And the things you have heard me say in the presence of many witnesses entrust to reliable people who will also be qualified to teach others. 2 Timothy 2:2 NIV
Reliable. The word from this important leadership scripture resonated with me as I prepared for a leadership meeting recently. Entrust what you know to reliable people. The Apostle Paul is giving leadership directives to a next generation leader named Timothy. Invest in reliable people. Reliable.
Would someone identify you as reliable?
I think I am pretty reliable most days. I made a commitment to follow through with my promises years ago after some serious introspection. I call it my defining moment. It's the time in our personal lives when we take an assessment and realize we might be standing in the way of our success. Truthfully, back then, I wasn't very reliable. I was short on all accounts: short-tempered, short-sighted, and short on cash. I suffered from grandiose visions of myself. I wasn't interested in foundational leadership qualities like trust and reliability. Trust and reliability sounded boring to me. I was interested in action. I charged toward the next thing. I had bigger and better things to accomplish.
Is trust something that people earn or do you give it away until someone misuses or abuses it?
There is no easy way to build trust with people or the organization we lead. There are numerous ways to erode trust. Some leaders think it's impossible to gain trust once we've lost it. Simon Sinek is a popular speaker and leadership expert. I attended a leadership event last week where he was the featured speaker. I was spell-bound as I listened to him narrate his experience from Afghanistan. Simon is part of a leadership team for the United States Air Force. He asked how 'safe' people were in our workplace.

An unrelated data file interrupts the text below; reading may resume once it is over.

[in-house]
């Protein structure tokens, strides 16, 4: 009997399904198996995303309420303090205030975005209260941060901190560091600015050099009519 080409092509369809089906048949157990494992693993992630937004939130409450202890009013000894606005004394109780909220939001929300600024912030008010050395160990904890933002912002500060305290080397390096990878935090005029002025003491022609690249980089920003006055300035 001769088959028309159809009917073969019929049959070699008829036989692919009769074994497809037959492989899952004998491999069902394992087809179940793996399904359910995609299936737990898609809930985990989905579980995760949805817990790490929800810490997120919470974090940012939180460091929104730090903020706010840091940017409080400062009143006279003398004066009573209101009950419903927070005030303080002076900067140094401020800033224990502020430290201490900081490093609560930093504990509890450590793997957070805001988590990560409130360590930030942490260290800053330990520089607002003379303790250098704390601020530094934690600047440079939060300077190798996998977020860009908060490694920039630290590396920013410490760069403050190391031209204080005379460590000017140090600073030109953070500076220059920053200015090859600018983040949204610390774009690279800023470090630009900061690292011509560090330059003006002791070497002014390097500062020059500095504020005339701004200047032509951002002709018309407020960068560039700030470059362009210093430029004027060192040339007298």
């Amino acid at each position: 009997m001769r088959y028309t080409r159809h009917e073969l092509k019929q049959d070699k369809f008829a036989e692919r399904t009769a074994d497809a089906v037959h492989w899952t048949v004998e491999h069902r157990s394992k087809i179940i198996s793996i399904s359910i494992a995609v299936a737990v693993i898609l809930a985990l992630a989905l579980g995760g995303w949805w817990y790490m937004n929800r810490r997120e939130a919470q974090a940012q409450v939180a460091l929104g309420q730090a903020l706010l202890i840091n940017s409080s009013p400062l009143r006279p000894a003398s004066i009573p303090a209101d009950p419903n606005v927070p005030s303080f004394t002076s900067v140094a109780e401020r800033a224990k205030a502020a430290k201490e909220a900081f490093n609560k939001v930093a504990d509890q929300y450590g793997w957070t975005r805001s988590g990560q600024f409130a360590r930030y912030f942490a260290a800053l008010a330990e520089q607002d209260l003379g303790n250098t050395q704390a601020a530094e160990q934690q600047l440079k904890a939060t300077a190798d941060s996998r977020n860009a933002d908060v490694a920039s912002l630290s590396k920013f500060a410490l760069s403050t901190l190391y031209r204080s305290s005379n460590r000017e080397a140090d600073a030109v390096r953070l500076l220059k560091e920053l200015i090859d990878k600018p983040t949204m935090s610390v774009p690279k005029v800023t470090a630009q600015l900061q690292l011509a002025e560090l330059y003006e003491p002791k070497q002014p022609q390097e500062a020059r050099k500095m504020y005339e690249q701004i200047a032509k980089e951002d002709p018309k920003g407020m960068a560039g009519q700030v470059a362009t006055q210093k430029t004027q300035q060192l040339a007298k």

How safe are you at work, home or with others?
I was totally captivated as Simon recalled his encounter in the war zone. His experience with the Air Force men and women changed him for life. His return flight was cancelled due to serious shelling. His demeanor changed instantly when he felt his life was in danger. He demanded someone respond to his needs immediately. He didn't care about who were engaged in the fighting. Casualties were brought in as brave men and women delicately handled the bodies. But, the bravery didn't end there. Those men and women went back out into the war zone for more. The fighting subsided and a few days later, Simon flew home seated beside a flag-draped casket for nine hours. You can listen to Simon's TED Talk from 2014 HERE.
Am I willing to help others feel safe?
Not everyone is called to serve in battlefields. But, many people live or work in unsafe environments. My challenge to you is to create a safe place for others. Do all you can to minimize threatening behaviors and volunteer for the heavy duty of confrontation from time to time. Leaders can engage healthy teams by building trust with others simply by being reliable. Are you investing in becoming reliable yourself? It might be time to take a serious look at behaviors that stand in the way of personal or team success. I will be sharing some of this insight with 30 Confirmation students this weekend as they become full members of our church. It is a time of commitment and challenge. I hope you can be there to share this moment with us.